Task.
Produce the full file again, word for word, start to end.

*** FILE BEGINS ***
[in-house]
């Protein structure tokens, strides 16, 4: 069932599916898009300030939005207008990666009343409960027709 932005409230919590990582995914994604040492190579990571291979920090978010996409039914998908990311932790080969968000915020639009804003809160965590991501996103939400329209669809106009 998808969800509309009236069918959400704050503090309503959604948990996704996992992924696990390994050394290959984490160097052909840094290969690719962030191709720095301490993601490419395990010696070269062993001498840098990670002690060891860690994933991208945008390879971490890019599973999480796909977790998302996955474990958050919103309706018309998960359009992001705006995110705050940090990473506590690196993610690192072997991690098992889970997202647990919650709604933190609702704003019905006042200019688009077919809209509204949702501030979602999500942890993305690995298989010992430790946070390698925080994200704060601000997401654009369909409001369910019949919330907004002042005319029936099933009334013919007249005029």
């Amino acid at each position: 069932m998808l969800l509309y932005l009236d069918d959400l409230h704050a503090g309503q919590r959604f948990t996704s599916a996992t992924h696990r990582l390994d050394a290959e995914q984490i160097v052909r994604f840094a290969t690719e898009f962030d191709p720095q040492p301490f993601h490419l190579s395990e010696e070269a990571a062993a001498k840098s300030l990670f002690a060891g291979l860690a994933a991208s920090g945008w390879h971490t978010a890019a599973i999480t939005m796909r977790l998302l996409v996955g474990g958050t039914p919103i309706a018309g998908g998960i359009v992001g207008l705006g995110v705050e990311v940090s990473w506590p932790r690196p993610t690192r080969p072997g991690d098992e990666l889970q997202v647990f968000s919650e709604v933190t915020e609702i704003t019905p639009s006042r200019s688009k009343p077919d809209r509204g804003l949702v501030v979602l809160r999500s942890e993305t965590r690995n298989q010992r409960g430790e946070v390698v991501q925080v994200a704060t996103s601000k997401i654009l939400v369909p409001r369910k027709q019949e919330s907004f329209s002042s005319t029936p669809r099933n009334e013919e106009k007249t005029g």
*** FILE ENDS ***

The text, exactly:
[in-house]
């Protein structure tokens, strides 16, 4: 069932599916898009300030939005207008990666009343409960027709 932005409230919590990582995914994604040492190579990571291979920090978010996409039914998908990311932790080969968000915020639009804003809160965590991501996103939400329209669809106009 998808969800509309009236069918959400704050503090309503959604948990996704996992992924696990390994050394290959984490160097052909840094290969690719962030191709720095301490993601490419395990010696070269062993001498840098990670002690060891860690994933991208945008390879971490890019599973999480796909977790998302996955474990958050919103309706018309998960359009992001705006995110705050940090990473506590690196993610690192072997991690098992889970997202647990919650709604933190609702704003019905006042200019688009077919809209509204949702501030979602999500942890993305690995298989010992430790946070390698925080994200704060601000997401654009369909409001369910019949919330907004002042005319029936099933009334013919007249005029």
């Amino acid at each position: 069932m998808l969800l509309y932005l009236d069918d959400l409230h704050a503090g309503q919590r959604f948990t996704s599916a996992t992924h696990r990582l390994d050394a290959e995914q984490i160097v052909r994604f840094a290969t690719e898009f962030d191709p720095q040492p301490f993601h490419l190579s395990e010696e070269a990571a062993a001498k840098s300030l990670f002690a060891g291979l860690a994933a991208s920090g945008w390879h971490t978010a890019a599973i999480t939005m796909r977790l998302l996409v996955g474990g958050t039914p919103i309706a018309g998908g998960i359009v992001g207008l705006g995110v705050e990311v940090s990473w506590p932790r690196p993610t690192r080969p072997g991690d098992e990666l889970q997202v647990f968000s919650e709604v933190t915020e609702i704003t019905p639009s006042r200019s688009k009343p077919d809209r509204g804003l949702v501030v979602l809160r999500s942890e993305t965590r690995n298989q010992r409960g430790e946070v390698v991501q925080v994200a704060t996103s601000k997401i654009l939400v369909p409001r369910k027709q019949e919330s907004f329209s002042s005319t029936p669809r099933n009334e013919e106009k007249t005029g």